In this graph we observe that the mean cap rate, calculated on a dollar-weighted basis by quarter and illustrated by the blue line in the chart, inched up again during the third quarter. This was not even a 10-basis-point increase, keeping the rate virtually unchanged at approximately 6.4%. But it reinforces the notion that the market has hit a bit of floor – the mean cap rate appears to have skipped off the bottom over the last couple of quarters. Meanwhile, the 12-month rolling cap rate, shown as the red line in the graph, also increased by less than 10 basis points to around 6.4%, on par with the mean cap rate. This also appears to indicate that the market has hit a bottom, at least temporarily. This is likely just some pricing fatigue on the part of the market – cap rates stand at rates that were last seen before the recession. This is most probably just a respite and not a true reversal. With the economy likely to accelerate over the next few years, we anticipate that cap rates will continue to fall. However, because we have already seen much compression in cap rates since 2009, any future compression will be far more gradual.
Office Market Cap Rate Trends
During the third quarter, the mean office cap rate fell by roughly 10 basis points to 6.9%. This remains the second lowest cap rate that we have observed since the third quarter of 2008 when it stood at 6.4%. Yet this cap rate compression has arrived without the benefit of widespread improvement in office fundamentals. Thus far, the recovery in office fundamentals is really concentrated in a handful of technology- or energy-oriented markets. What happens when the fundamentals recovery finally spreads across a wide swath of metro areas? This will help to push office cap rates down even further over the next five years. As the economy continues to recover, demand will spread beyond just a couple of key office-using sectors of the economy into other national and local industries. With supply growth expected to remain largely in check, cap rate compression over the next five years will be comparable to the compression that we have seen over the last four years. That stands in stark contrast to the apartment sector where cap rate compression should continue, but only modestly.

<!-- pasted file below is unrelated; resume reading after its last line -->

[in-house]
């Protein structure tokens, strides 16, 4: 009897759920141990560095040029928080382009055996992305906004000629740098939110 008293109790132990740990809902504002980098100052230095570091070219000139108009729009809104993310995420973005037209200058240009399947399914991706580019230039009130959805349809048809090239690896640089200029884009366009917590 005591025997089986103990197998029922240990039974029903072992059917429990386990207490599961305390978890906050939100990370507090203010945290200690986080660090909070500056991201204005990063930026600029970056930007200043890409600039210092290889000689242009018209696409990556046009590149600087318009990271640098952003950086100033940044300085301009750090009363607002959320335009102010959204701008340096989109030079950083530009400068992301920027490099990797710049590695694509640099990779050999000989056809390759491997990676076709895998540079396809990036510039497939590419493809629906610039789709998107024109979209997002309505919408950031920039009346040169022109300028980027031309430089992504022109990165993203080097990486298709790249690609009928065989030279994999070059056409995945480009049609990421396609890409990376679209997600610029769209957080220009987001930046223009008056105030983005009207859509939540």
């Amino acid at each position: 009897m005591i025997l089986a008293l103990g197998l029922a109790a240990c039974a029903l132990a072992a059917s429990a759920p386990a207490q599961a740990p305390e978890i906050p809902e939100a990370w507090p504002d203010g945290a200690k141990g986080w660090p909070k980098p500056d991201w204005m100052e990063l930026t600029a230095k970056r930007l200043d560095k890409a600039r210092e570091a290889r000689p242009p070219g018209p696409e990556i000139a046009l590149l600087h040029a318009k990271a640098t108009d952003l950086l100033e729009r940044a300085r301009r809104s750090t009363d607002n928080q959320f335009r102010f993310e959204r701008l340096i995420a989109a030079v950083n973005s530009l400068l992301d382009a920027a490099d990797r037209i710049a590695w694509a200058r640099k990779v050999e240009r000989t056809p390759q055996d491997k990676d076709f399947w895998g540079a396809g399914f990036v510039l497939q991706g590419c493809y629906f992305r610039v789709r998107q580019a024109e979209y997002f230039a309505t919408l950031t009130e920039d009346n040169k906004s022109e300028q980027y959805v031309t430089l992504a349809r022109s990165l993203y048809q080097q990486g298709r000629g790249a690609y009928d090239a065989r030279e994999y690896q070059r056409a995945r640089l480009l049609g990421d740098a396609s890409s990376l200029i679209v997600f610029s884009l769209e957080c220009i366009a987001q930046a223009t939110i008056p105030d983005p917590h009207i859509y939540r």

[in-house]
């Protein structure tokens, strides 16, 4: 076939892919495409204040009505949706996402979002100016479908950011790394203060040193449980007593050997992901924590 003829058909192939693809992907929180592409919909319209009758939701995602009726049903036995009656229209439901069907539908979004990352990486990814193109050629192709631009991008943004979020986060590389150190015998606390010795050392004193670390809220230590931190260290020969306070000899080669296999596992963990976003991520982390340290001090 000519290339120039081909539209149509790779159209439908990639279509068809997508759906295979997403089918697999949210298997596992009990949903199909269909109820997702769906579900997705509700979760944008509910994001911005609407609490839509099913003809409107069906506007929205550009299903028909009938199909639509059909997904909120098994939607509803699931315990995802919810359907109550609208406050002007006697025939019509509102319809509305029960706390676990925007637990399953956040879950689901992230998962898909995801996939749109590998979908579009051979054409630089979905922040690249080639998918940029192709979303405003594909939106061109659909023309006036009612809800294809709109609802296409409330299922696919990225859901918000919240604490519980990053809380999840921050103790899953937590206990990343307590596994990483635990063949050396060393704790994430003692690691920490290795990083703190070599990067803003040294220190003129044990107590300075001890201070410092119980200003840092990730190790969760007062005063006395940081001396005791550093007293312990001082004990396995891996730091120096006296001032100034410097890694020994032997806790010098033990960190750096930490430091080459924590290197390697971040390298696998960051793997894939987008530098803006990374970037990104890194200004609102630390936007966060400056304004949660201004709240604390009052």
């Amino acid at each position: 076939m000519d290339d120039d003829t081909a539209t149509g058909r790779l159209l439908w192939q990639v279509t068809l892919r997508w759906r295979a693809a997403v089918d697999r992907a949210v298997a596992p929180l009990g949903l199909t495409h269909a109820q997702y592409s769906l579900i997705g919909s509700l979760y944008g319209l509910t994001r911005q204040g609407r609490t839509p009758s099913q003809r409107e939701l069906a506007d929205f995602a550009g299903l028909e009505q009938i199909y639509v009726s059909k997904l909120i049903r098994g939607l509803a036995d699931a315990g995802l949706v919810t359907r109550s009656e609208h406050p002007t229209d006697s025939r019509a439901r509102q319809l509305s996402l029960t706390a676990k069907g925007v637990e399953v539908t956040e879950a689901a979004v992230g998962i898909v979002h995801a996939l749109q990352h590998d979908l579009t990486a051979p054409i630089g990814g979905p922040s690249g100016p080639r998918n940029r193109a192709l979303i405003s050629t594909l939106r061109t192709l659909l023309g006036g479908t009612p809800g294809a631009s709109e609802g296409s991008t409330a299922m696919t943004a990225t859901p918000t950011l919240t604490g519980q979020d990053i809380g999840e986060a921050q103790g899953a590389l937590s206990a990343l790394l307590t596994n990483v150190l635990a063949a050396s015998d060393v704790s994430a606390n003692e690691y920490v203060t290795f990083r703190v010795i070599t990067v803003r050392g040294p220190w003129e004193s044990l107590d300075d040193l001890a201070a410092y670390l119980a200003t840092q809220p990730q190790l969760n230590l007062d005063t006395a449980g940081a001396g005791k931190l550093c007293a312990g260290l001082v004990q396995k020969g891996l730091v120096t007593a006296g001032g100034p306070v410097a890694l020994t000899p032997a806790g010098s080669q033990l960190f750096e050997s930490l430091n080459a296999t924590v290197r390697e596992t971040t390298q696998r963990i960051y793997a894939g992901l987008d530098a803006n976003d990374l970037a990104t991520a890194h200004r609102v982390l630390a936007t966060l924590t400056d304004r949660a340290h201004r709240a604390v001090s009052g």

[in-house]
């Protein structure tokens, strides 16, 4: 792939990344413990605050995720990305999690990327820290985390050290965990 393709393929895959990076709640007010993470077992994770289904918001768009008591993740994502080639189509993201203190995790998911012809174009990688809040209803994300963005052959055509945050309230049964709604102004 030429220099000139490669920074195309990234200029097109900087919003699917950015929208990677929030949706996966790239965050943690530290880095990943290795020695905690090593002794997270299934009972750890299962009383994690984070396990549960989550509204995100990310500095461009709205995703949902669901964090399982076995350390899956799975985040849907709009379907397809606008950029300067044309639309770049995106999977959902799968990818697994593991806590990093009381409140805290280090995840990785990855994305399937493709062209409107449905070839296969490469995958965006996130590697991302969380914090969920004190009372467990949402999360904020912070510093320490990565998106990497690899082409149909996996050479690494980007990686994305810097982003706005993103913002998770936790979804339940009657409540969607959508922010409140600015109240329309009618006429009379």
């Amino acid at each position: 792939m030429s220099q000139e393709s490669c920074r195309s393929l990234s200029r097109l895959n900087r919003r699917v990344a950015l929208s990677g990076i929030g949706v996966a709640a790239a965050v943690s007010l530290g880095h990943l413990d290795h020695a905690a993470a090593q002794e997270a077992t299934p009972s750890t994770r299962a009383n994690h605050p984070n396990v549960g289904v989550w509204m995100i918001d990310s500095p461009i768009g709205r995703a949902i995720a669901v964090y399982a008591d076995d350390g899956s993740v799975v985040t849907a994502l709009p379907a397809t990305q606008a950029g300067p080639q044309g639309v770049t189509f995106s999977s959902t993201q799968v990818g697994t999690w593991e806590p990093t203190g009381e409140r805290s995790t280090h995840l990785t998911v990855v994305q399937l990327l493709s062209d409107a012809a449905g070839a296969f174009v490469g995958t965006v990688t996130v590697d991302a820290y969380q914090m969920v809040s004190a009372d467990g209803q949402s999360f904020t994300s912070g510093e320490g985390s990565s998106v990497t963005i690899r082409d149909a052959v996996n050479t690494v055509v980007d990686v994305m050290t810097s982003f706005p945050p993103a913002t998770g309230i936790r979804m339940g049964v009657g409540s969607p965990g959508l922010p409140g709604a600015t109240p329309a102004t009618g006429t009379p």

Retail Market Cap Rate Trends
This quarter provides more evidence that retail cap rates have hit a floor, even if it is temporary as we expect with the apartment sector. During the third quarter, the mean cap rate for retail increased 10 basis points to 8.0%. The figure remains more or less unchanged over the last two years, moving within a narrow range of 7.8% to 8.2%. Somewhat surprisingly, cap rates are still lurking near levels that we observed before the fall of Lehman Brothers in September of 2008. This is surprising because this is the property sector with arguably not only the worst recovery in fundamentals thus far, but the weakest recovery yet to come. The 12-month rolling cap rate has been even flatter than the mean cap rate over the last couple of years. It also remains down near pre-recession levels. Yet, we expect cap rates for retail to continue to fall over the next five years. So what’s the story behind our seemingly optimistic forecasts? Is this simply the case of pro-cyclical rebound with the overall economy translating into some improvement in fundamentals which should in turn spur interest in the sector? Certainly, an accelerating economy will produce stronger job growth and stronger wage growth which will serve as a catalyst for retail sales. But that’s only telling part of the story. Real consumer spending today remains depressed in the wake of the worst recession in 80 years. Relative to where spending would likely be today if we hadn’t experienced such a deleterious recession, based on long-term growth in consumer spending, we are down about $800 billion on a real basis. It is not as if all consumers have found religion when it comes to spending during this downturn. While it is impossible to say that none will change their ways in the future, many aren’t spending more money simply because they cannot right now due to weakness in the labor market. When the labor market tightens and job growth and income growth increase, many consumers will return to their old consumer habits. And even if some of that consumption occurs via the Internet, the majority will still take place in bricks-and-mortar retail centers. This will cause fundamentals to improve and present investors with relatively more opportunities in the future than can be found today, providing the impetus for lower cap rates.